Civil Procedure: Prematurity

Honourable Gérard Dugré v. Attorney General of Canada, 2021 FCA 8 (39614)
The Applicant, the Honourable Gérard Dugré, has been a judge of the Québec Superior Court since January 2009. Complaints about him were filed with the Canadian Judicial Council. In general terms, the complaints concerned the failure by the Applicant to render decisions in a timely manner as well as certain comments or statements considered inappropriate in the hearing context. The Applicant filed five applications for judicial review of administrative decisions made during the various steps leading to an inquiry by the Inquiry Committee that may be formed by the Canadian Judicial Council under s. 63(3) of the Judges Act. The Respondent, the Attorney General of Canada, filed motions to strike out each of the five applications for judicial review, mainly on the doctrine of prematurity given the remedial recourses available through the administrative process itself. The Federal Court rendered two decisions on the motions to strike. In files T‑1622‑19 and T‑1637‑19, the Federal Court ordered the notices of judicial review be struck out without leave to amend. In files T‑1818‑19, T‑2010‑19 and T‑450‑20, the Federal Court allowed the application to strike out the applications for judicial review that had been filed. The Fed. C.A. summarily dismissed the five appeals. “The motion for permission to join five (5) files from the Federal Court of Appeal is granted. The application for leave to appeal…is dismissed. Wagner C.J. and Côté J. took no part in the judgment.”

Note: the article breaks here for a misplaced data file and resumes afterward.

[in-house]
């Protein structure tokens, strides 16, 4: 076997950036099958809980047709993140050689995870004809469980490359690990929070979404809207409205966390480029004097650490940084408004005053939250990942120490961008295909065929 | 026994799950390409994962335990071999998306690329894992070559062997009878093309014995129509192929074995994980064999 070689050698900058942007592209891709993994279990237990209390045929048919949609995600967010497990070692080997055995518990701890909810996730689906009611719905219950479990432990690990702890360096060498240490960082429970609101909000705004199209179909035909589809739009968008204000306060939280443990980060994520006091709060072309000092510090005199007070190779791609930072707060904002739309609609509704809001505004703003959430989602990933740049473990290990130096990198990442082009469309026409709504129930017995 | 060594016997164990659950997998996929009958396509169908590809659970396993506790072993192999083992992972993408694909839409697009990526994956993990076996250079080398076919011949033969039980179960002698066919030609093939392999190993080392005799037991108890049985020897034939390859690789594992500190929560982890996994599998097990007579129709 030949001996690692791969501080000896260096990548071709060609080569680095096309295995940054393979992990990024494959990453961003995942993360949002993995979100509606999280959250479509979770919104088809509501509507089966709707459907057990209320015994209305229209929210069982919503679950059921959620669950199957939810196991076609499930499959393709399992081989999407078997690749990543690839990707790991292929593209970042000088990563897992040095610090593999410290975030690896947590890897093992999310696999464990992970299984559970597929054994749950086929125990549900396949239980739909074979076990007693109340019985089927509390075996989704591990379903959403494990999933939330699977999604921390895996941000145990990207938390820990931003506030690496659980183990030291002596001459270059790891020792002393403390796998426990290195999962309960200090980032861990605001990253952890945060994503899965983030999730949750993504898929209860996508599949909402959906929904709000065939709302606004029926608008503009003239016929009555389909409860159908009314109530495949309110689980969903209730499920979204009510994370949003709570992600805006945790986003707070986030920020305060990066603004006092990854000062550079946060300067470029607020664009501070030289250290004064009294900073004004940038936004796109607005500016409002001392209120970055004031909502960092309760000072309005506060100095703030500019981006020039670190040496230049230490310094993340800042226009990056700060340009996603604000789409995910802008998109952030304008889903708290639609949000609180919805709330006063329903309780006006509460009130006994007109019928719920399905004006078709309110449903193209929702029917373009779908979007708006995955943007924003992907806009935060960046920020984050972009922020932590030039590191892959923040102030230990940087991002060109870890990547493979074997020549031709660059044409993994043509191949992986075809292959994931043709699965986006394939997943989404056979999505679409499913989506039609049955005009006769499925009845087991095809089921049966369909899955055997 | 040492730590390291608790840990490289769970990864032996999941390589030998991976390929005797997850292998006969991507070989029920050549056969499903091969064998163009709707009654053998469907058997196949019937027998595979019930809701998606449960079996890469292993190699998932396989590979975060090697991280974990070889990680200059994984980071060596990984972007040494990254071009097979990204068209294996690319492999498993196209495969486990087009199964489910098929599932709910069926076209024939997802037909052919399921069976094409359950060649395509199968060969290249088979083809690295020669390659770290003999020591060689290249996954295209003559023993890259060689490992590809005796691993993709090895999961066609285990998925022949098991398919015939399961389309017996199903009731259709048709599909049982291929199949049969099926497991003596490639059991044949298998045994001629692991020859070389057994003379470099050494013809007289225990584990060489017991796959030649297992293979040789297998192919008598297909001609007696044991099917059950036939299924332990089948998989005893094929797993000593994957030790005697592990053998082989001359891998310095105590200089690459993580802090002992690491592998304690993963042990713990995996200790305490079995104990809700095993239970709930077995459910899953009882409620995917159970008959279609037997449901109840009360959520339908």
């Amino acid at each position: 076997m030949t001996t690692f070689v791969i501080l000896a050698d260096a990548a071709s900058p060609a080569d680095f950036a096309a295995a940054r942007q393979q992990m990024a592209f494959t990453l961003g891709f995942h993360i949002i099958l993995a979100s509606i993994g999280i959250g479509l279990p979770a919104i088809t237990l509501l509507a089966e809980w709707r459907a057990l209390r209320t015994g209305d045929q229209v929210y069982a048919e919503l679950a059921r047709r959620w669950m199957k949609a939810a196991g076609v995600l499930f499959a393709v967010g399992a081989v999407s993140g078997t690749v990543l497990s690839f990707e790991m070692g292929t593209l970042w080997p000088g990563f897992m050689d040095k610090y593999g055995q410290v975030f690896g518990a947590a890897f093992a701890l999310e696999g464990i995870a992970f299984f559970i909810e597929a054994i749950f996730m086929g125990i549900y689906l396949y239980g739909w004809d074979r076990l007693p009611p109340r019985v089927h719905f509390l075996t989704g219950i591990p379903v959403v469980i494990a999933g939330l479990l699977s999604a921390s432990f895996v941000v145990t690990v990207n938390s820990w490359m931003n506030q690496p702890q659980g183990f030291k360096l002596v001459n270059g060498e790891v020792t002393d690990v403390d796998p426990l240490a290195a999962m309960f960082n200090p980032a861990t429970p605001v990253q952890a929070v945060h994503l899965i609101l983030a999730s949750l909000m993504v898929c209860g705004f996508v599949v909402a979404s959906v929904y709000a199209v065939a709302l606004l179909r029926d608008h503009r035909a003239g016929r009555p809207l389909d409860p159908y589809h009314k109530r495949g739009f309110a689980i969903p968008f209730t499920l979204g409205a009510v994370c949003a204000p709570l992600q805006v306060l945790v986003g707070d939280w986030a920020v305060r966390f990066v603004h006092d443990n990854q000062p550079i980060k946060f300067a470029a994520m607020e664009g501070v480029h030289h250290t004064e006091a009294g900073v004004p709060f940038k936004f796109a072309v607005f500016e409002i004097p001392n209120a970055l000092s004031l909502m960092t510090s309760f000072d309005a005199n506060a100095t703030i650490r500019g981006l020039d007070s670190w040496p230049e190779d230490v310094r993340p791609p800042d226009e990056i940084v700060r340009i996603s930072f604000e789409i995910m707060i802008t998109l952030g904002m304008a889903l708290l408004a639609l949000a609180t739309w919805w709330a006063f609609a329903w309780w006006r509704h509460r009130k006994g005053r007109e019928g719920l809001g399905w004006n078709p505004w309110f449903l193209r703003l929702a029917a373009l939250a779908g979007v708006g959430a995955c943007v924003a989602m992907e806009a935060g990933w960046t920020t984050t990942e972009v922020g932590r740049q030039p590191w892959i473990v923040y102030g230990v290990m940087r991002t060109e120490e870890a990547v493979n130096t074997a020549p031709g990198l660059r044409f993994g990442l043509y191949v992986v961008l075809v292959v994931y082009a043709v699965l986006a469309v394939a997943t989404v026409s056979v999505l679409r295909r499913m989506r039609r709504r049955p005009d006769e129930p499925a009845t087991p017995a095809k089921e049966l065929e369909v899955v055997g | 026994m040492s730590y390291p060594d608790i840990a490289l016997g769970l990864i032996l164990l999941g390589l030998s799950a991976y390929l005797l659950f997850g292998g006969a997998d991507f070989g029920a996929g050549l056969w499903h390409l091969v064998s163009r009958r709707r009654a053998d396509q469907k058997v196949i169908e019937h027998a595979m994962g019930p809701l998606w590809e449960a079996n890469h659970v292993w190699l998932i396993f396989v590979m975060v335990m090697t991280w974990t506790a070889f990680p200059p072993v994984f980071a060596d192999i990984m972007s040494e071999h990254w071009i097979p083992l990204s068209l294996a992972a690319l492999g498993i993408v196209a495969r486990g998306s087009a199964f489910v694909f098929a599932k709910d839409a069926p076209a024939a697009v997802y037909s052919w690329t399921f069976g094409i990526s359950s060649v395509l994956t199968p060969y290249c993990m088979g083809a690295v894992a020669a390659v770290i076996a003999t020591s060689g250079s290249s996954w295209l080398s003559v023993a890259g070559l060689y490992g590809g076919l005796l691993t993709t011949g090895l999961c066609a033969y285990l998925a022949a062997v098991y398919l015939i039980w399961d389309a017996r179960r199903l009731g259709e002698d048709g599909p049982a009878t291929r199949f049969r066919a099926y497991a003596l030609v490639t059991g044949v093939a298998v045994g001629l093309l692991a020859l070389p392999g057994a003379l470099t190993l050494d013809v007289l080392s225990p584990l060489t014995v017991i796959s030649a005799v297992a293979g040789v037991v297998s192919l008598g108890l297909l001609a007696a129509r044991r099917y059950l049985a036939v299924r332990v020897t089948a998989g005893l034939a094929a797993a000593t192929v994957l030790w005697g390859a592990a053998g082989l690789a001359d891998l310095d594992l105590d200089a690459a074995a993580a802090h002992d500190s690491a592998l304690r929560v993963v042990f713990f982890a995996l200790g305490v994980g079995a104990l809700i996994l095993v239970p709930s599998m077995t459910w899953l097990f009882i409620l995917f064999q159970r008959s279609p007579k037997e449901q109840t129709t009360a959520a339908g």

Civil Procedure: Prematurity

Honourable Gérard Dugré v. Attorney General of Canada, 2021 FCA 40 (39636)
Similar summary to that immediately above. “The motion for permission to join three (3) Federal Court of Appeal files is granted. The application for leave to appeal…is dismissed. Wagner C.J. and Côté J. took no part in the judgment.”

Contracts in Québec: Principle of Relativity

Ferme Alsace Holstein v. Cimentier Steve Dumas inc., 2021 QCCA 324 (39640)